First Pitch: Looking Back at Last Year’s Pre-Season Projection

Tomorrow the 2014 Pittsburgh Pirates ZiPS projections will be released on FanGraphs. Last year when the projections came out, I decided to take a look at my projected roster to get a feel for the overall talent level of the team. I ended up using the ZiPS WAR totals to project 81-84 wins.

The range in wins was due to where the Pirates were during the off-season. The deal with Francisco Liriano wasn’t yet official, and there were rumors that the Pirates were looking at Shaun Marcum. The 81 win total was without either pitcher. Liriano would have made the projection 83 wins, and Marcum would have put them at 84 (showing how pre-season projections aren’t gospel).

In the article I wrote that the 81-84 win range was a good starting point. That was actually during a time where many people were expecting another losing season, since the additions of Russell Martin and Francisco Liriano gave Pirates fans about as much inspiration as they’re feeling this off-season. That was a good starting point, because it meant the Pirates didn’t need to see a ton of positions exceed projections to become contenders.

Of course we now know that the Pirates were contenders. Here were the positional projections last year, along with the actual results:

Position – Projection / Actual

C – 3.1 / 3.8

Russell Martin exceeded his projections, although the backup catchers brought the overall production down.

1B – 1.9 / 0.5

The Pirates were almost a win and a half short here, mostly due to Garrett Jones.

2B – 2.9 / 2.7

The combined second basemen actually ended up with 2.4 WAR. However, the projection focused only on Neil Walker, who came very close to the ZiPS numbers.

SS – 2.9 / 1.5

This is where I put the bulk of the backup infielders, because ZiPS had most of them getting a lot of playing time. Jordy Mercer carried the shortstop position here, with a 1.4 WAR. Most of the production from Clint Barmes was cancelled out by John McDonald.

3B – 2.7 / 3.1

When you include the time Brandon Inge had, the third base position was right at a 2.7 WAR. But just like Neil Walker and second base, the projection here was only for Pedro Alvarez.

LF – 2.6 / 5.0

The Pirates really exceeded expectations here, mostly due to Starling Marte’s 4.6 WAR.

CF – 5.3 / 8.2

Here is another spot where the Pirates exceeded the projections, thanks to the MVP, Andrew McCutchen.

RF – 2.0 / 0.9

The Pirates slumped in right field, although Jose Tabata’s 1.1 WAR wasn’t bad.

SP – 8.1 / 12.2

I don’t know if this is a case of the starting rotation exceeding the projections, or the projections being low on the Pirates’ starters. I think it’s more of the latter. I think the defensive shifts helped, but that wouldn’t account for an additional four wins. Based on the early numbers I’ve seen for this year’s projections, it seems the starting rotation will be low again.

RP – 1.1 / 3.9

Once again, ZiPS might have been low on the Pirates’ bullpen. In this case I think the exceptional performances from Mark Melancon and Jason Grilli helped. They were projected for a combined 1.0 WAR, and ended up with a combined 4.0 WAR. There’s your extra three wins.

Overall the Pirates were below expectations at first base, right field, and shortstop. They exceeded expectations in left field, center field, catcher, and the entire pitching staff. It will be interesting to see how the numbers look for the 2014 projections. I plan to take the same approach this year, with an article tomorrow looking at the projected win totals, based on the ZiPS WAR and my projected playing time.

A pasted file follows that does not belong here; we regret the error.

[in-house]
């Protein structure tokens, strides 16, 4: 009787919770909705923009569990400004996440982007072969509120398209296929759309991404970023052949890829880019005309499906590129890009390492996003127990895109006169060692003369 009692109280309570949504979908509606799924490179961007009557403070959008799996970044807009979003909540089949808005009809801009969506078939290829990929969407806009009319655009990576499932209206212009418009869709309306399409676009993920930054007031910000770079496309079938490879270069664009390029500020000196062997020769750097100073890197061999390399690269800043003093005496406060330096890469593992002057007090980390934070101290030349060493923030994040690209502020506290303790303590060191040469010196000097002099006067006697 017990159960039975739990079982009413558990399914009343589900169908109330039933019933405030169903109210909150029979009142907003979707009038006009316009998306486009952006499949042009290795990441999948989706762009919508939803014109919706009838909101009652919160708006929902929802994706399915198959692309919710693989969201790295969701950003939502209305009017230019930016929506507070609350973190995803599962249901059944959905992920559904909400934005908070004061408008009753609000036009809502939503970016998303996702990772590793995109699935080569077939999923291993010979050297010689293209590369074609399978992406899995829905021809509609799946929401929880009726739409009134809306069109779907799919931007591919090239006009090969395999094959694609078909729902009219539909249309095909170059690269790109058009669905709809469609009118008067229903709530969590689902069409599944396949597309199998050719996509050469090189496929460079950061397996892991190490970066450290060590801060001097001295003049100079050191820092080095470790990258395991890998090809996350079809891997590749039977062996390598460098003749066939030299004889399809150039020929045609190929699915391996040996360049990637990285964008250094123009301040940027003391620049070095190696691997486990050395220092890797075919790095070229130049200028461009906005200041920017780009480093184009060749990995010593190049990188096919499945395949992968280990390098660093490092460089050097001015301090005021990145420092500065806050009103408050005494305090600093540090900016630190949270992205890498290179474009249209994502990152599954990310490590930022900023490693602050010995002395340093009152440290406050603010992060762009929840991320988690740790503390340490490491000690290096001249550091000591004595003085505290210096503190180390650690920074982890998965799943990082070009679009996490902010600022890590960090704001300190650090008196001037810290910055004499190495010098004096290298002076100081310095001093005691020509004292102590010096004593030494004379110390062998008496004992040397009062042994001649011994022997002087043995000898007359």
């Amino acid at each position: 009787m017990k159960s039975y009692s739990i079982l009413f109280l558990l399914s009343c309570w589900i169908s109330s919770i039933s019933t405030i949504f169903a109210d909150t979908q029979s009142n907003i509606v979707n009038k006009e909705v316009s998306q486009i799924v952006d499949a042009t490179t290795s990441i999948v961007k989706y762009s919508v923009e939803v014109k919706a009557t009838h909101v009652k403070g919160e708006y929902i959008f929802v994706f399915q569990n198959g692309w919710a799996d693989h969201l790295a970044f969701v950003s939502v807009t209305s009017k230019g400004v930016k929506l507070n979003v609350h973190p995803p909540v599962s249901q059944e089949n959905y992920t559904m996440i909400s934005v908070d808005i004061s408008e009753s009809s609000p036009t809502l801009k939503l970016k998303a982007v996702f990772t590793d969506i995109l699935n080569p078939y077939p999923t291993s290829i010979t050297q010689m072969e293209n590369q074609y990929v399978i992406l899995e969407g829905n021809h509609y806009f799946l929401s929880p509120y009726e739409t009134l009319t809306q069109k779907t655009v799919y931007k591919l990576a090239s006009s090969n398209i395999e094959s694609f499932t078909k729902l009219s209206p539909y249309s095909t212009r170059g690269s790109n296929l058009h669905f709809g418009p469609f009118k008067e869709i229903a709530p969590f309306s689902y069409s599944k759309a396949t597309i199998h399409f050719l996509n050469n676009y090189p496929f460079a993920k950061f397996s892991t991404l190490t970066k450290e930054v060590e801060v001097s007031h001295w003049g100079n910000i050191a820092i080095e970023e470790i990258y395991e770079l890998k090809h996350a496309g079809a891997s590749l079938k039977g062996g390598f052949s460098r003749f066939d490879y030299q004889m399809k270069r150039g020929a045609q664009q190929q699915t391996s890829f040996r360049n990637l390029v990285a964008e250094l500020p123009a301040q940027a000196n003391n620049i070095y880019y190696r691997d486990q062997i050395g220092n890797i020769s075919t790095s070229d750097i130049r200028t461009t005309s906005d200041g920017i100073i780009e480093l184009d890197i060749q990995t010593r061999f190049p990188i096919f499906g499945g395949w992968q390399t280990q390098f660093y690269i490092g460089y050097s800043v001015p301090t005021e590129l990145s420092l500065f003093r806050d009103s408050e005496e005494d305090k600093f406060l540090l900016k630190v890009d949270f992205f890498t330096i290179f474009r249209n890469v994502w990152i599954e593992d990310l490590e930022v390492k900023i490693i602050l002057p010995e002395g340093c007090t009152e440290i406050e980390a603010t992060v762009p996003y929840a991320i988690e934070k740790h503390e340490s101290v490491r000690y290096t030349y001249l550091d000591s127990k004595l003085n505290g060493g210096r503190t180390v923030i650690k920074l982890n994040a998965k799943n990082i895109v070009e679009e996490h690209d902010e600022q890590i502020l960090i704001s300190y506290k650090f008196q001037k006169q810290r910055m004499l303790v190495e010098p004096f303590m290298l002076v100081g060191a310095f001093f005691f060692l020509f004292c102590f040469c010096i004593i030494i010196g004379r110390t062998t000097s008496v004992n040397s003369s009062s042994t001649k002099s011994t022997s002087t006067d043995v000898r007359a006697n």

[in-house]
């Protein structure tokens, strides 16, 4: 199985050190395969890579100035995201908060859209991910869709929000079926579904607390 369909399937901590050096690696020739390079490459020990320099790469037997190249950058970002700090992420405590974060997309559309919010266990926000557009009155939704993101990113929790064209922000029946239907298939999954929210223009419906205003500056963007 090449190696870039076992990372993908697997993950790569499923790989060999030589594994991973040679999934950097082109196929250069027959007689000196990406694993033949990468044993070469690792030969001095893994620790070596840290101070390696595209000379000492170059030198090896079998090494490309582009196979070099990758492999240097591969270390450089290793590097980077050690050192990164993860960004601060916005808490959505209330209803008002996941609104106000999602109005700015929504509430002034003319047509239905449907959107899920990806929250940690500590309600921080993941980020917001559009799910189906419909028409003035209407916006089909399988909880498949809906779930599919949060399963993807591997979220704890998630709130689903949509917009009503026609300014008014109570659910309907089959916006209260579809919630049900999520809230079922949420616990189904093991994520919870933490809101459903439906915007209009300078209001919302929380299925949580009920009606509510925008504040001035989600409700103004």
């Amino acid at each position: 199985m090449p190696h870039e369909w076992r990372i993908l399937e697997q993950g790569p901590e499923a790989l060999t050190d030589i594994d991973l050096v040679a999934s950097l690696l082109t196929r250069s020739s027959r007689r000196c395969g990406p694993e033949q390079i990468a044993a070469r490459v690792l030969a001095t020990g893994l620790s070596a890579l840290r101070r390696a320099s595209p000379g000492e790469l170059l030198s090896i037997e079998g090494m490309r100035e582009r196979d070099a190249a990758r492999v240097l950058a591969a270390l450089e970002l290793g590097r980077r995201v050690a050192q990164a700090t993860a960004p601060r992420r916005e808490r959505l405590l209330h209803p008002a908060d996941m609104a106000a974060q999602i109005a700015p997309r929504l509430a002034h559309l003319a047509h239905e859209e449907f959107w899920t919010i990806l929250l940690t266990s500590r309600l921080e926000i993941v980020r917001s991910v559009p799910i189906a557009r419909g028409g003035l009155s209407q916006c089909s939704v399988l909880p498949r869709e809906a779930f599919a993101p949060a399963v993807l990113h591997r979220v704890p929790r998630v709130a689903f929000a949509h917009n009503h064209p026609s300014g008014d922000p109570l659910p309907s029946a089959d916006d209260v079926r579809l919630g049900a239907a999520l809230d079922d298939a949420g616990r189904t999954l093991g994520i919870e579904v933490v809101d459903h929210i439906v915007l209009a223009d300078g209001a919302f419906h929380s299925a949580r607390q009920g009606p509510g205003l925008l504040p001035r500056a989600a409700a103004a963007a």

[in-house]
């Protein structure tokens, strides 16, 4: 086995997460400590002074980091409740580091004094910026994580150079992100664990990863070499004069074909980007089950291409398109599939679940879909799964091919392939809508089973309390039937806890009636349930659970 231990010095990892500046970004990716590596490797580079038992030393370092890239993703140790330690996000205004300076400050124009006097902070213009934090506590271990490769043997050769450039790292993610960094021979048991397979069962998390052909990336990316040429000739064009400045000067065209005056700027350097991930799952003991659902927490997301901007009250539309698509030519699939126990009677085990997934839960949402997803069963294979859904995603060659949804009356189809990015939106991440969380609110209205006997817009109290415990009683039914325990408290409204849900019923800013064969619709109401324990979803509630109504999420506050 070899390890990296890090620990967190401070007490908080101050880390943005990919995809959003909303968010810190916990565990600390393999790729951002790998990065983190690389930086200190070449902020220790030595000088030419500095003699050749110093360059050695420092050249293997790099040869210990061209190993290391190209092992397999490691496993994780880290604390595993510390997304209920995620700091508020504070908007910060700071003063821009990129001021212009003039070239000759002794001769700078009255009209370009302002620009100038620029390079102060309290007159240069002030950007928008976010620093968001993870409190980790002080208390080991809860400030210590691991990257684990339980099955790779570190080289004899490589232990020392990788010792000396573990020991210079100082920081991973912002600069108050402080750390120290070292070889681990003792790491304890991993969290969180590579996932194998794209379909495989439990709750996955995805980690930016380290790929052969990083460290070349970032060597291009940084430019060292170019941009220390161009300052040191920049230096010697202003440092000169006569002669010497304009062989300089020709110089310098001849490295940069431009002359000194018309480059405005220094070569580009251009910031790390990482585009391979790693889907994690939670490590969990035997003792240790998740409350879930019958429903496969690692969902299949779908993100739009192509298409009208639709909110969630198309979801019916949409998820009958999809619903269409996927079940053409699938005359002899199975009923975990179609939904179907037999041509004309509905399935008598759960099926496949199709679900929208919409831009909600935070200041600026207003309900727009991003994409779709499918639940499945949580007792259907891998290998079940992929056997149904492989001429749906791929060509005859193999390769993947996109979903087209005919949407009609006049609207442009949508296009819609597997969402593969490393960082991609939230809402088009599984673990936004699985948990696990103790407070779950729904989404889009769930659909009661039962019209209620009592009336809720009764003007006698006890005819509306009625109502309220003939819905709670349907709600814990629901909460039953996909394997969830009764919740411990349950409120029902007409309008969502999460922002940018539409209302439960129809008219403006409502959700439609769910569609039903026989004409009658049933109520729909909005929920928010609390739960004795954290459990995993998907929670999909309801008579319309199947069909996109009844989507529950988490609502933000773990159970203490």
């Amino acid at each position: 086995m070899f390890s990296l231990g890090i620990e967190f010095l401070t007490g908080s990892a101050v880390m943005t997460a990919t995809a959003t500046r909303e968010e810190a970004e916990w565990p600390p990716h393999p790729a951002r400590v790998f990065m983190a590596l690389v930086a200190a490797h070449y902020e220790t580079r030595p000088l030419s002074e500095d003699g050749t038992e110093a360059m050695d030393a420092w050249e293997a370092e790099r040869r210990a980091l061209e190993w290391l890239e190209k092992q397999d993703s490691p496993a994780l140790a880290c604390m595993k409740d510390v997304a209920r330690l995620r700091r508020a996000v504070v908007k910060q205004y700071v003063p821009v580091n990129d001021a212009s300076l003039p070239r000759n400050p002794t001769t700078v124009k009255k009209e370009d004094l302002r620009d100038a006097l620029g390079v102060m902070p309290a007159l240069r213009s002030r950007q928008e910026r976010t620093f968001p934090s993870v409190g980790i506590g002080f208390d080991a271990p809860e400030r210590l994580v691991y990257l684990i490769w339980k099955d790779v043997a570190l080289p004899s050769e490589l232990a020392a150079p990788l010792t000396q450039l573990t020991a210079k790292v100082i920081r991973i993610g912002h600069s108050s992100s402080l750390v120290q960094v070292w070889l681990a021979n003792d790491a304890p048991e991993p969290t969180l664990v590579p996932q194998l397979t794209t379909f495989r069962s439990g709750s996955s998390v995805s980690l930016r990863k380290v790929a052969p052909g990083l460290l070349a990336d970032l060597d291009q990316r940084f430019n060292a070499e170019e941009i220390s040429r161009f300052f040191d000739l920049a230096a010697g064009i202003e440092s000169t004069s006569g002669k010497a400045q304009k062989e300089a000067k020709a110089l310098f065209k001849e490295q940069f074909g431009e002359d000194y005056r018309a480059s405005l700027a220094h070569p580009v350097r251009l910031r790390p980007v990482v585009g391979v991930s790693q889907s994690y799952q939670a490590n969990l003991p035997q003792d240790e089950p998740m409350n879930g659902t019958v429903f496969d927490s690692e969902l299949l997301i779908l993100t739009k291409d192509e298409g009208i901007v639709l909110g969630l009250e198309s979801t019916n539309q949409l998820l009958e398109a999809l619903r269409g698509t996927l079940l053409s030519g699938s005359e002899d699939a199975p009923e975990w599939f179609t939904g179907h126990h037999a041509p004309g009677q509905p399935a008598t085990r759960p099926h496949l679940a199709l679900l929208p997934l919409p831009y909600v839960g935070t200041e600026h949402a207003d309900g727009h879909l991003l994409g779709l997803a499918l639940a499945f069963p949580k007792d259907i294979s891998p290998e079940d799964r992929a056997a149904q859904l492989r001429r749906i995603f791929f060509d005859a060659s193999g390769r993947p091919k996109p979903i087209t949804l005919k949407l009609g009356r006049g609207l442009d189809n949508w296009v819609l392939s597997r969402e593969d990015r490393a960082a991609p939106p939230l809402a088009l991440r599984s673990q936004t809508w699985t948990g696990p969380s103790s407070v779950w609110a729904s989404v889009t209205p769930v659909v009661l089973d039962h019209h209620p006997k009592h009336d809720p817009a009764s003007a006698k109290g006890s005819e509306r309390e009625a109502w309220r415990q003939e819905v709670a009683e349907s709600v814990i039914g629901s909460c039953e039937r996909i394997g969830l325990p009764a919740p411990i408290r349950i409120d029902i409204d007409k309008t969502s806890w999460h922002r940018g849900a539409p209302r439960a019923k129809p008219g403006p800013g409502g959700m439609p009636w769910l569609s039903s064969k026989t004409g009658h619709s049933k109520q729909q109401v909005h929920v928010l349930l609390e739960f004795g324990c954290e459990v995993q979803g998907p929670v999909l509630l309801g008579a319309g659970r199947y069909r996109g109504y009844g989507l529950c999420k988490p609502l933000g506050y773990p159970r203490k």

Links and Notes

**The 2014 Prospect Guide is now available. You can purchase your copy here, and read about every prospect in the Pirates’ system. The book includes our top 50 prospects, as well as future potential ratings for every player.

**We have been releasing our top 20 prospects for the 2014 season. Today the countdown resumed with #12 – Clay Holmes.

**Pirates Sign Travis Snider for $1.2 M

**Instant Replay Officially Approved in Baseball

**Reese McGuire Ranks Among Top Catching Prospects

**Winter Leagues: Kennelly and Hutchings Square Off In Australia

First Pitch

  • It will be interesting to see where ZIPS nets out on the Pirates. I looked at Steamer and Oliver and the numbers for the pitching staff seem really light. Cole is being projected in the 2 range after delivering a 2.3 WAR last year – for essentially 2/3 of a season. Liriano is down in the 2 range after a 3.1 for 2013. Total WAR for the pitching staff on Steamer came in at 9.4. The batters fare better 26.3. Unless ZIPS sees the pitchers significantly better the team WAR looks closer to 35 than 40. I seem to recall a 40 is where playoff contenders tend to be.

    Maybe it is just me being a delusional fan – but I think that pitching depth is a real strength of this team-both starters and bullpen.

    • I don’t see pitching depth. I see a lot of questions. Hopefully those are answered in ST. But I take no comfort in having an arthritic Wandy, an unreliable Locke and major reclamation project Volquez slated in some combination to be 4-5 in what’s supposed to be a playoff contending rotation. Keep in mind also that Morton hasn’t put together two consecutive healthy seasons.

      Yeah, Taillon is coming. Yeah, Cumpton and Irwin are in reserve. But I’d feel better if there was one more proven guy on the starting staff.

      If Garza doesn’t get a multiyear deal he’s looking for before ST, I might try to wow him on a 1 year deal. I’d even talk to Maholm, who might do better here now with the defensive shifts.

      • Pimentel and Gomez give them a TON of flexibility. I would lover to see them try Justin Wilson as a starter in Spring Training and end the Volquez experiment early if that works… They got Welker back for a reason – he could take Wilson’s spot in the bullpen. I frankly think they will end spring training with a bit of a “surplus” that they will have to try and trade or release

  • CalipariFan506
    January 17, 2014 9:56 am

    Lee I agree with you. Alvarez HR total masks some pedestrian offensive numbers.

  • The Masked robshelb
    January 17, 2014 9:46 am

    Well, at least projections are usually a little more accurate than are prospect rankings. Two fairly recent examinations of success rates among BA ranked prospects. McKinney’s —

    and Matt Perez’ —